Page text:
Recording industry launches project to develop sound ID
Music & MP3
10/18/2000; 9:09:44 AM
'The Recording Industry Association of America (RIAA) on Thursday announced a project to develop a worldwide, standardized system for identifying digital music files so that the owner of a recording's copyright can easily track its use and collect royalties....
'Sherman likened the system to the bar codes on merchandise bought in stores, but instead of appearing in print on the package, the code would be embedded in the digital content. It would include any limitations on the use of the music, such as an expiration in a set number of days. The code would present a range of opportunities for offering music over the Internet in different ways, Sherman said. For instance, a user might want to buy one-time access to a database of 100 songs that can be played during a party.'
Sound familiar? That's SDMI, except it's from RIAA, not SDMI (the group). Somebody else believes SDMI was hacked too. I wonder why they think they can do better?
There's reason to believe a song can be uniquely identified, but encoding extra information directly into a song in a way that it can't be removed has proved impossibly difficult to do in the real world.
10/18/2000; 9:05:36 AM 'BountyQuest is the world's first high-stakes knowledge marketplace, on a mission to strengthen the patent system. We pay large cash rewards to people who can help find evidence critical to issues of patent validity....
'Simply put, BountyQuest offers monetary rewards for hard-to-find information. We support an on-line community of scientists, engineers, and professional researchers who have valuable knowledge that can help their field, their industry, and the world community.'
Hate patents? Do something about it and get paid. It's an interesting site. I wonder who will sue it first?
Privacy Treaty a Global Invasion?
Surveillance and Privacy from Government
10/18/2000; 9:00:53 AM 'Civil liberty groups are vexed over a proposed treaty that would grant more surveillance powers to U.S. and European police agencies, and expand copyright crimes.
'Thirty groups -- from North America, Asia, Africa, Australia and Europe -- said this week that the treaty "improperly extends the police authority of national governments" and places the privacy of Internet users and the freedom of computer programmers at risk.'
There's just no other way to say it: This treaty sucks. It criminalizes anything that looks vaguely criminal, but the problem is, everything looks vaguely criminal to someone.
SDMI Cracked! Probably! (The Register)
Music & MP3
10/17/2000; 6:04:26 PM
'The Salon story as a whole however provides one of the two main indicators that SDMI's efforts may all be toast - it has too much detail in it for it to be plausible that someone, somewhere had just made the claims up. The other indicator, of course, is Chiariglione's bizarre insistence that nobody can possibly know until after November 10th - if he believes this, and is sure nothing will leak out beforehand, he's been around recording industry PRs for way too long. The author of the Salon piece, Janelle Brown, actually undermined this anyway in an earlier article published while the challenge was still running, on October 3rd. "One SDMI member" is quoted as saying: "From what we're hearing, it sounds like the technologies that have been broken so far are using fairly easy means, [like] audio software that's easily available for download. This isn't rocket science."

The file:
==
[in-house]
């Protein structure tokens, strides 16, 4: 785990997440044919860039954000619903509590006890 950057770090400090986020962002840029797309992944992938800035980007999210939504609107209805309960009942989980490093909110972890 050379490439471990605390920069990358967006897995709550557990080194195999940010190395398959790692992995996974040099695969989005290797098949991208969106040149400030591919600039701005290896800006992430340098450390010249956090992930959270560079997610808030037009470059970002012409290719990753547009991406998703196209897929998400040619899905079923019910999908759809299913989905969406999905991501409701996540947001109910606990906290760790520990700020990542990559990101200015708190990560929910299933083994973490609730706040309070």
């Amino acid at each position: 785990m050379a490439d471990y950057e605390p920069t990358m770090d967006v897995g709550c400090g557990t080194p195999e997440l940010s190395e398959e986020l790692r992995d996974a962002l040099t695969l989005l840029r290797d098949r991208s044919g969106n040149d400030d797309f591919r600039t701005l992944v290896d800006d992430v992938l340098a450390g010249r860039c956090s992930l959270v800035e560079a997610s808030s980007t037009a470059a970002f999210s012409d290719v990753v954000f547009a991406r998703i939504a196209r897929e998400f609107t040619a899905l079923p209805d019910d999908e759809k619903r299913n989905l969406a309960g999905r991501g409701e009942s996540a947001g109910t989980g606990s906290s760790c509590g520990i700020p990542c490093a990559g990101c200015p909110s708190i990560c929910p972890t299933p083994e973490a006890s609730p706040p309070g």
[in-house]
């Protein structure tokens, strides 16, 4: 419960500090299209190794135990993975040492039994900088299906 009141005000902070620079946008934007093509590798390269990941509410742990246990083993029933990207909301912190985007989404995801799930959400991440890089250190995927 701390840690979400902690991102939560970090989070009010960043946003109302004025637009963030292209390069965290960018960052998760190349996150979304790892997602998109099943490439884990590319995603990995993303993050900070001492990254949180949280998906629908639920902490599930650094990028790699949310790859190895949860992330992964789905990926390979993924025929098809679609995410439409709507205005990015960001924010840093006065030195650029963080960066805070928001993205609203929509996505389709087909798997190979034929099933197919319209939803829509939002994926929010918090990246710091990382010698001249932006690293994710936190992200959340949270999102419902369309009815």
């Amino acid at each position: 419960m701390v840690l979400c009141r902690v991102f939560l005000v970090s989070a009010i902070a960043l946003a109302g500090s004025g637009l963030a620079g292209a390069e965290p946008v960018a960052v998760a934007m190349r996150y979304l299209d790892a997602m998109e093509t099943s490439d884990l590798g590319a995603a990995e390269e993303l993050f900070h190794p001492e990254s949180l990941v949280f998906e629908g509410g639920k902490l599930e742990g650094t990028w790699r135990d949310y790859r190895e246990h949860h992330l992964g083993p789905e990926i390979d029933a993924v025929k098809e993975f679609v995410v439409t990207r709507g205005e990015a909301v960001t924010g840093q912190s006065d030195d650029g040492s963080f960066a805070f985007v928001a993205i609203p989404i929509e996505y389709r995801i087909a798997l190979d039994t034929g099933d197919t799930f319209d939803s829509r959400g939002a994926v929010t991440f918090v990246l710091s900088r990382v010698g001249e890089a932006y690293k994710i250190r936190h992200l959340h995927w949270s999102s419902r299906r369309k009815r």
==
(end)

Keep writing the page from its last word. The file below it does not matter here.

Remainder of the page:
'That indicates that information on entries, as you might expect, has been available since they started coming in - contrary to Chiariglione's claims to Inside. These claims overall are somewhat difficult to credit.'
Please forgive me if you think I'm posting this too much... I'm just amused, and I feel for the poor SMDI techies that have been telling the execs for months that what they want isn't possible. Anybody who's ever been in the position of telling management that what they want isn't possible shouldn't find it hard to sympathize.
Court: Unsigned Net postings unprotected
10/17/2000; 9:58:15 AM 'In a ruling that challenges online anonymity, a Florida appeals court declared Monday that Internet service providers must divulge the identities of people who post defamatory messages on the Internet.... 'The ACLU had wanted the court first to rule on whether Hyde had actually been defamed before identifying the defendants, named in court papers only as John Doe. If there was no showing of defamation, the ACLU reasoned, the critics should remain anonymous.'
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